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NEWS: They come for the grub but leave with much more (Jan. 2022)

February 4th, 2022 · No Comments

The Avenue Foodbank strives to put itself out of business

Bob Mandel (left) and Elliot Shulman helped keep 13,465 people fed in 2021. It was the Avenue food bank’s busiest year yet. NICOLE STOFFMAN/GLEANER NEWS

By Nicole Stoffman

If you step into the Avenue, you’ll be greeted with a sandwich, a pastry, and a coffee. You’ll feel like an honoured guest, and just might forget that you are visiting a food bank. The Avenue, located at the Church of the Messiah on the corner of Dupont and Avenue Road, moved from Walmer Road Baptist Church in 2018. This past year, they helped to feed 6,484 households. However, the people behind this institution are hoping the food bank can put itself out of business – they want to do more than give people food when they’re having a rough time – their goal is to build relationships and help people re-build their lives. 

“We have to end the word ‘foodbank’,” says Elliot Shulman, cofounder and community coordinator at the Avenue, and cofounder of the Guild of the Next Step, a peer to peer support group available to Avenue guests. “Food banks are an antiquated, albeit important resource, but they can be so much more with a slight change in the mission, and the mission is to help people overcome.”

Shulman and hospitality coordinator Bob Mandel, have led the transformation of this food bank. They call themselves “the people guy,” and “the food guy,” and seem to both have a well of boundless compassion and energy to dedicate to their task.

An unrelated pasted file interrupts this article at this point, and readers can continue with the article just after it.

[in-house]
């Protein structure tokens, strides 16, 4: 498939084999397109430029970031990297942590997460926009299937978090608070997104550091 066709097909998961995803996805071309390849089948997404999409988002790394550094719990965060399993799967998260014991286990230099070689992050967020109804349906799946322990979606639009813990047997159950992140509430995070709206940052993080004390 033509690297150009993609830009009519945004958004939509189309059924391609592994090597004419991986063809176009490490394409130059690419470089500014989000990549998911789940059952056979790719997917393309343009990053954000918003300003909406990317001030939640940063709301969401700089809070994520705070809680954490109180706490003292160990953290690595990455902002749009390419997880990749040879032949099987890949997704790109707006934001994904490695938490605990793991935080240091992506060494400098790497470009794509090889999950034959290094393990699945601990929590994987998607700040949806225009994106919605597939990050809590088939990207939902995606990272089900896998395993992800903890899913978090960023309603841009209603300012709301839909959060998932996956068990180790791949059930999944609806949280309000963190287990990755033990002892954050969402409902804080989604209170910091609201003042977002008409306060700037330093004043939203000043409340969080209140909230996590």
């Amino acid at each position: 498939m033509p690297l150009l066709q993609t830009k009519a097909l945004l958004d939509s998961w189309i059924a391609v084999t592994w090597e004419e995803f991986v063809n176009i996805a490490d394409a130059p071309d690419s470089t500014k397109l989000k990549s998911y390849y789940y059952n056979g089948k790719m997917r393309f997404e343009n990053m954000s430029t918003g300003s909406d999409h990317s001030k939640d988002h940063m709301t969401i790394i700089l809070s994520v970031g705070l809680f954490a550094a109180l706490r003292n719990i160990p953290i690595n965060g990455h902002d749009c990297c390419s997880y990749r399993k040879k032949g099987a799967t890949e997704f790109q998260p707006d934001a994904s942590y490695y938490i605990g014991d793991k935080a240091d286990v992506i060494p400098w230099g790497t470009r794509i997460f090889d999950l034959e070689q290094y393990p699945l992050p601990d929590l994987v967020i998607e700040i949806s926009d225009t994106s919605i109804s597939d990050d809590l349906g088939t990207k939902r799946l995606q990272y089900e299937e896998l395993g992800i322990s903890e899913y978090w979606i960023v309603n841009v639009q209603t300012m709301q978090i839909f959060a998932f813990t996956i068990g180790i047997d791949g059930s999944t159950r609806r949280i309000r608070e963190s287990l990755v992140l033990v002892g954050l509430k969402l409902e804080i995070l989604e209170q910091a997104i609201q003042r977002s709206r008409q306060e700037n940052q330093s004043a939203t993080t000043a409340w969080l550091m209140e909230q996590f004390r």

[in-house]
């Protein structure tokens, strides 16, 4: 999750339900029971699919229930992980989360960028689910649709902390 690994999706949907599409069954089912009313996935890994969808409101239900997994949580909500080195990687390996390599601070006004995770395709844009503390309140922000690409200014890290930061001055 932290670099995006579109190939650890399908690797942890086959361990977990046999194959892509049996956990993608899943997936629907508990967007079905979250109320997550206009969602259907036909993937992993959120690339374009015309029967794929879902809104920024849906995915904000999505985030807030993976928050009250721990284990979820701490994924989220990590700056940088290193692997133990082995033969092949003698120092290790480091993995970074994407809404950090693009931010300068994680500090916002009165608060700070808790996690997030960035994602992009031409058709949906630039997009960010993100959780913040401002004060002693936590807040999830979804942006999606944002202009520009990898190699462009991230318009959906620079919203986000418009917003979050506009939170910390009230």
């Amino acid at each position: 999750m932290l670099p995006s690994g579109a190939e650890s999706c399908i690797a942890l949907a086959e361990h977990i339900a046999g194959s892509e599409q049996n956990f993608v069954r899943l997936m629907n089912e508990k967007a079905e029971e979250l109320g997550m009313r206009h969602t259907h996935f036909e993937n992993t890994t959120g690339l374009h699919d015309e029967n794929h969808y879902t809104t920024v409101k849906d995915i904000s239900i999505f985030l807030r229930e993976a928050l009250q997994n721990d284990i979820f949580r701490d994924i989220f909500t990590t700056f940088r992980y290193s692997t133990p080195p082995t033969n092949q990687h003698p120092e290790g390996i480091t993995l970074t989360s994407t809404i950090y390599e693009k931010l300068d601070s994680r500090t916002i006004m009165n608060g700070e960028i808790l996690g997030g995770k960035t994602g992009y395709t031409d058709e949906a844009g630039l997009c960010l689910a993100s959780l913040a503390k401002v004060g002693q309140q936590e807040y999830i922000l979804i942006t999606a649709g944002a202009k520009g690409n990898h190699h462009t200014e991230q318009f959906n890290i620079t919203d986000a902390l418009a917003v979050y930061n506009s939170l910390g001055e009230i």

Shulman used to be a production director at Astral Media and punk rock drummer. Then, a cocaine addiction led him into poverty. Mandel was the owner of The Cajun House, a high-end restaurant in Montreal that served alligator and crawfish imported from New Orleans. He also taught at Montreal’s Culinary Academy before moving to Toronto, where a heart attack forced him to lose his job as operations manager for The Kitchen Table. So, he found himself at a food bank too.

“As I was waiting for groceries at the food bank, I realized that it would be seven-thirty or eight-o’clock by the time everybody who was waiting got home. Who wants to start making dinner at that time? So, the next week I made a ton of sandwiches, brought them into the food bank and set up a table. And while people were waiting, they got fed. This is at Walmer, you know, going back eighteen years, and ever since then, I’ve been doing it. And you know, I eventually took over the whole food program.” 

Mandel ensures food safety by sifting through all donations, and looking for dates on canned and packaged foods. “My motto is always, ‘If I won’t eat it, I won’t serve it,’ and that was when I was in the restaurant business and it hasn’t changed since,” he says. Dented cans are safe he says, just a “grocer’s nightmare.”

He also attends the food trade shows and leverages his expertise in food services to solicit food donations from the industry. This, combined with generous food donations from Annex residents, has put the Avenue, “on the map,” said Shulman. Word got out on Facebook, and people now travel from afar to avail themselves of the Avenue’s plentiful food hampers, a pandemic pivot.